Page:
Even in their own country, the messages and themes of the China Disabled People’s Performing Arts Troupe has a way of breaking down barriers and forming connections across myriad experiences. At a prison in Shanghai where the troupe performed in 2003, Tai Lihua shared her thoughts with the inmates, “When we heard that we would be performing for prisoners, I was afraid. But sitting with you today, I feel that we share a lot. The difference between us is that we are handicapped physically and you spiritually.”
These principles have also allowed the troupe to learn and grow from each other, expanding their horizons. Because everyone in the troupe has some form of disability, they must often work together, using complementary strengths to overcome individual weaknesses. Mutual respect, mutual care, mutual aid, and mutual complementarities were necessities in the troupe’s execution of “At The Crossroads.” The classic Peking opera involves the main character General Jiao Zan exiled for a crime he did not commit.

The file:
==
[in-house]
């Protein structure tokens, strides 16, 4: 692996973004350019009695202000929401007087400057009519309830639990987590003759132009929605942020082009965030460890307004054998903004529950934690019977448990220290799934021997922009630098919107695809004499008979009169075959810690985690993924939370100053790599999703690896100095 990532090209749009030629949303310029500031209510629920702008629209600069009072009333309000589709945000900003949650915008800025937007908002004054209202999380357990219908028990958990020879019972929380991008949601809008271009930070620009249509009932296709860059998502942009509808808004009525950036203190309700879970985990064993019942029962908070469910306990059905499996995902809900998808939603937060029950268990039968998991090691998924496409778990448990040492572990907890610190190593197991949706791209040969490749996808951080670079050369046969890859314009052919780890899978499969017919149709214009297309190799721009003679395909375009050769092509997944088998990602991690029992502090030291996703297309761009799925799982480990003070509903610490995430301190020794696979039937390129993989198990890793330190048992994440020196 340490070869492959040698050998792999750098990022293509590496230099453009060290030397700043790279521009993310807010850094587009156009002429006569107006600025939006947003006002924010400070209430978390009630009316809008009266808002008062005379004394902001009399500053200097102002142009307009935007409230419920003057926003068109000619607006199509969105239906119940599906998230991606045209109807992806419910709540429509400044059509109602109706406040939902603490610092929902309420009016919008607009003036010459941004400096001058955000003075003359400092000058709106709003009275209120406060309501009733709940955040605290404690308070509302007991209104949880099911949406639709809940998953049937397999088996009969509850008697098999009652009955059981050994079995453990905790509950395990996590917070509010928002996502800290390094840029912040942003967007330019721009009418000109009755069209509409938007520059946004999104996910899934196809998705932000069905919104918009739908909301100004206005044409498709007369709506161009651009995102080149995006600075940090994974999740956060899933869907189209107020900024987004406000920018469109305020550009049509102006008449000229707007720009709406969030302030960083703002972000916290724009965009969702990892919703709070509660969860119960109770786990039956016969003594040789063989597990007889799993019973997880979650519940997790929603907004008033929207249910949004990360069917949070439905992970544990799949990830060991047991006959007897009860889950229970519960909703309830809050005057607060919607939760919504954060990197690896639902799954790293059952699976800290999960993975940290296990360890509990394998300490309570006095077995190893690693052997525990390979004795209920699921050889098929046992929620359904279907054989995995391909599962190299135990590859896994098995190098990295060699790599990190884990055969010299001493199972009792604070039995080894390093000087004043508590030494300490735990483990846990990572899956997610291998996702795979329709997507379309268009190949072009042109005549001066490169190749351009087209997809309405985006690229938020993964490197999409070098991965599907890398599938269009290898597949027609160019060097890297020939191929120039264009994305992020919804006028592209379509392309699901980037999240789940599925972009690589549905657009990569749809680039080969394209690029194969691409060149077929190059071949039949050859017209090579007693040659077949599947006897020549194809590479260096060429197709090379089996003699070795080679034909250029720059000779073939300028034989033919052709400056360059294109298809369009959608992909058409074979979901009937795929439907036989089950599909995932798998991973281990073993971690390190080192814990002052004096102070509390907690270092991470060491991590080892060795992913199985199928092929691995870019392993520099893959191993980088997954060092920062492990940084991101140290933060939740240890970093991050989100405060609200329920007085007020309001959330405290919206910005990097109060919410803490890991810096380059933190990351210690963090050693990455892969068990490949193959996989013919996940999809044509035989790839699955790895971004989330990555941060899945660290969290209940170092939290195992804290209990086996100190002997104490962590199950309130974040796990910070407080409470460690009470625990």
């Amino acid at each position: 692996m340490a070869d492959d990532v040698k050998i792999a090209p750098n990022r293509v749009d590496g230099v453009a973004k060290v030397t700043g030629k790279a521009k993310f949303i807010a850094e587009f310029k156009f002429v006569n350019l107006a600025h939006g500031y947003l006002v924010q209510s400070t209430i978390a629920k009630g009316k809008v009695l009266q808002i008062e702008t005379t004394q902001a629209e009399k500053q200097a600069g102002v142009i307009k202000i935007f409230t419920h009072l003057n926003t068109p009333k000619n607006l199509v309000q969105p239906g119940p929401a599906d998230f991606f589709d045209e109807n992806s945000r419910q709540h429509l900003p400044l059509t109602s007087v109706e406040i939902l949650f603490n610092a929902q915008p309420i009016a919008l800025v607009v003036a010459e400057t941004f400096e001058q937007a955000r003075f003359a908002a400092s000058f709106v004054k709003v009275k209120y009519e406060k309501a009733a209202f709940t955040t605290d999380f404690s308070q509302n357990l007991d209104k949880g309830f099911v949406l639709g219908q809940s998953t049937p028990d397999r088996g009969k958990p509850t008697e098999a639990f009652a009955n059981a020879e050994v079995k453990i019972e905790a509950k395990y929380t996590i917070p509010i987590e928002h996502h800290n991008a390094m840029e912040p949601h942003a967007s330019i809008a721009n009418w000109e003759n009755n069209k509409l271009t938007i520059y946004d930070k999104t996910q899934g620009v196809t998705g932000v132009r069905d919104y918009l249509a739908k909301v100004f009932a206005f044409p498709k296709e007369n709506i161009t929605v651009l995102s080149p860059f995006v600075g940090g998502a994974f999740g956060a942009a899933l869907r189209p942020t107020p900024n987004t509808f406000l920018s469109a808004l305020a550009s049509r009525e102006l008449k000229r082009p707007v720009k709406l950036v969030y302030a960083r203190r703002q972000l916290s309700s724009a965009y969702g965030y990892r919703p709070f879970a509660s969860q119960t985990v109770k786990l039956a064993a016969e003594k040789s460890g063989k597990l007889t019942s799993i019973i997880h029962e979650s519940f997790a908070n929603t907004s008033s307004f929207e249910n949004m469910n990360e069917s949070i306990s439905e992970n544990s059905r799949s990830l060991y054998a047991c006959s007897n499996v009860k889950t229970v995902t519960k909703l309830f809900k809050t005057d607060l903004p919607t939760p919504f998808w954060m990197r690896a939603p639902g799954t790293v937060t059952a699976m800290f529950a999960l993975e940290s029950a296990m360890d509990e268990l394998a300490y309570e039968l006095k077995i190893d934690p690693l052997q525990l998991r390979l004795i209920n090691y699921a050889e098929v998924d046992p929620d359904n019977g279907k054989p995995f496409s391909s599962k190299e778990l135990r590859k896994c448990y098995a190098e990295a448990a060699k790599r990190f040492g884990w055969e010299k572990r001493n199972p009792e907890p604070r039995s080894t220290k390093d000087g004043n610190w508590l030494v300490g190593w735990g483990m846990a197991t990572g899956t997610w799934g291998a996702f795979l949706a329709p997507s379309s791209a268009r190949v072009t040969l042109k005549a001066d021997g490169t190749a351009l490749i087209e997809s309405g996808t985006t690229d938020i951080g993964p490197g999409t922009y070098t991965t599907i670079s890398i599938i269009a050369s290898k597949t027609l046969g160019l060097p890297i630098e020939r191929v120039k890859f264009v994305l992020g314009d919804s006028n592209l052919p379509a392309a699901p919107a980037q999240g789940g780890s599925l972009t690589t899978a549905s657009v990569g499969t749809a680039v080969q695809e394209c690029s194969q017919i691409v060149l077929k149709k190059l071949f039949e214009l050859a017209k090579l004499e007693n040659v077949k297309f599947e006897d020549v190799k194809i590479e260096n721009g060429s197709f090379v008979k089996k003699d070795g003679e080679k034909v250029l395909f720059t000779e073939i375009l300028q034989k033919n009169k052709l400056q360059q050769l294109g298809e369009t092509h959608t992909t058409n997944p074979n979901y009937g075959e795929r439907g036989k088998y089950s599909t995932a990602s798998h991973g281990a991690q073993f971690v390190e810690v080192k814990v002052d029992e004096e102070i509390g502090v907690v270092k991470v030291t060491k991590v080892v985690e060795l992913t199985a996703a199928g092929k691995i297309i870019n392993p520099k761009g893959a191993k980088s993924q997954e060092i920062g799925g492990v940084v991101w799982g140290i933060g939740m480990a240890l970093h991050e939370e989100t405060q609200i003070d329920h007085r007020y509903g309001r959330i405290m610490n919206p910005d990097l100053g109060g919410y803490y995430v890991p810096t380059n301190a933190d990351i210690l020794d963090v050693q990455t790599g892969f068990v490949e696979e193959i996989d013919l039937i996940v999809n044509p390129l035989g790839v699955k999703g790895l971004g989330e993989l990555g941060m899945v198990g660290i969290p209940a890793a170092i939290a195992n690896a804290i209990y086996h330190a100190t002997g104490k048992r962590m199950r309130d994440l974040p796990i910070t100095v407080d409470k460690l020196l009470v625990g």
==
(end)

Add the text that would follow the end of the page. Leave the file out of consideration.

Warrior Ren Tanghui is sent to protect Jiao Zan; however, a misunderstanding leads Jiao Zen to attack Ren Tanghui, thinking he was sent to assassinate him. Given this plot, the performance obviously included spectacular martial arts sequences. Imagine all of this produced by a mix of performers who are hearing, visually, or physically impaired. To achieve this, they worked together, with the visually impaired memorizing rhythm, providing accompaniment and dubbing, and signing for the hearing impaired.
In addition to practicing and performing together, the troupe lives together in dorms, shares meals together, and helps each other with day to day tasks. When they travel, they wear the same uniforms and take the same suitcases. The hearing-impaired performers look after the ones who are visually impaired and physically disabled. They conclude the relations between them with, “I am your eyes, and you are my ears; I am your mouth, and you are my legs.”